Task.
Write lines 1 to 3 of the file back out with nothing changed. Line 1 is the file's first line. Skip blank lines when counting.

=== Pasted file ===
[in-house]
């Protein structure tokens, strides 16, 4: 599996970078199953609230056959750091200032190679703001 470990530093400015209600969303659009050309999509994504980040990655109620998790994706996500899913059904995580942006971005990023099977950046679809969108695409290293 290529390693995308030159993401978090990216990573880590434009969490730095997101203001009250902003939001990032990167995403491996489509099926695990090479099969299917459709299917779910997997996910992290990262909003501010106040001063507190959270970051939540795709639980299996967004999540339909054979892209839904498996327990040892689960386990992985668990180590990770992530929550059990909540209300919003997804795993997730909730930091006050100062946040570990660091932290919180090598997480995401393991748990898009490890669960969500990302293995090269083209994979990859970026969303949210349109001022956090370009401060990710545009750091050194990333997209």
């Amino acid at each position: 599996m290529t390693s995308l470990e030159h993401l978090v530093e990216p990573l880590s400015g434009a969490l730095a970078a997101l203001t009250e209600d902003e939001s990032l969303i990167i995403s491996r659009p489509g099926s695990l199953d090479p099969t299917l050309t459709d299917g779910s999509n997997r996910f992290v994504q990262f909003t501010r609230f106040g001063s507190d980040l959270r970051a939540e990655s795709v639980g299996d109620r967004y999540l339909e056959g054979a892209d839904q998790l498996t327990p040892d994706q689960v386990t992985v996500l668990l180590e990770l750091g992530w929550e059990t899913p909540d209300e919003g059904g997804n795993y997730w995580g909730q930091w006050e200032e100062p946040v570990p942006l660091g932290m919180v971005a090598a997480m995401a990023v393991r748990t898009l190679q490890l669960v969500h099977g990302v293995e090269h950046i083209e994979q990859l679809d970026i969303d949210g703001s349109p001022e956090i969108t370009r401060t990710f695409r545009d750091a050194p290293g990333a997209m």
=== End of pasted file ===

[in-house]
């Protein structure tokens, strides 16, 4: 599996970078199953609230056959750091200032190679703001 470990530093400015209600969303659009050309999509994504980040990655109620998790994706996500899913059904995580942006971005990023099977950046679809969108695409290293 290529390693995308030159993401978090990216990573880590434009969490730095997101203001009250902003939001990032990167995403491996489509099926695990090479099969299917459709299917779910997997996910992290990262909003501010106040001063507190959270970051939540795709639980299996967004999540339909054979892209839904498996327990040892689960386990992985668990180590990770992530929550059990909540209300919003997804795993997730909730930091006050100062946040570990660091932290919180090598997480995401393991748990898009490890669960969500990302293995090269083209994979990859970026969303949210349109001022956090370009401060990710545009750091050194990333997209």
């Amino acid at each position: 599996m290529t390693s995308l470990e030159h993401l978090v530093e990216p990573l880590s400015g434009a969490l730095a970078a997101l203001t009250e209600d902003e939001s990032l969303i990167i995403s491996r659009p489509g099926s695990l199953d090479p099969t299917l050309t459709d299917g779910s999509n997997r996910f992290v994504q990262f909003t501010r609230f106040g001063s507190d980040l959270r970051a939540e990655s795709v639980g299996d109620r967004y999540l339909e056959g054979a892209d839904q998790l498996t327990p040892d994706q689960v386990t992985v996500l668990l180590e990770l750091g992530w929550e059990t899913p909540d209300e919003g059904g997804n795993y997730w995580g909730q930091w006050e200032e100062p946040v570990p942006l660091g932290m919180v971005a090598a997480m995401a990023v393991r748990t898009l190679q490890l669960v969500h099977g990302v293995e090269h950046i083209e994979q990859l679809d970026i969303d949210g703001s349109p001022e956090i969108t370009r401060t990710f695409r545009d750091a050194p290293g990333a997209m």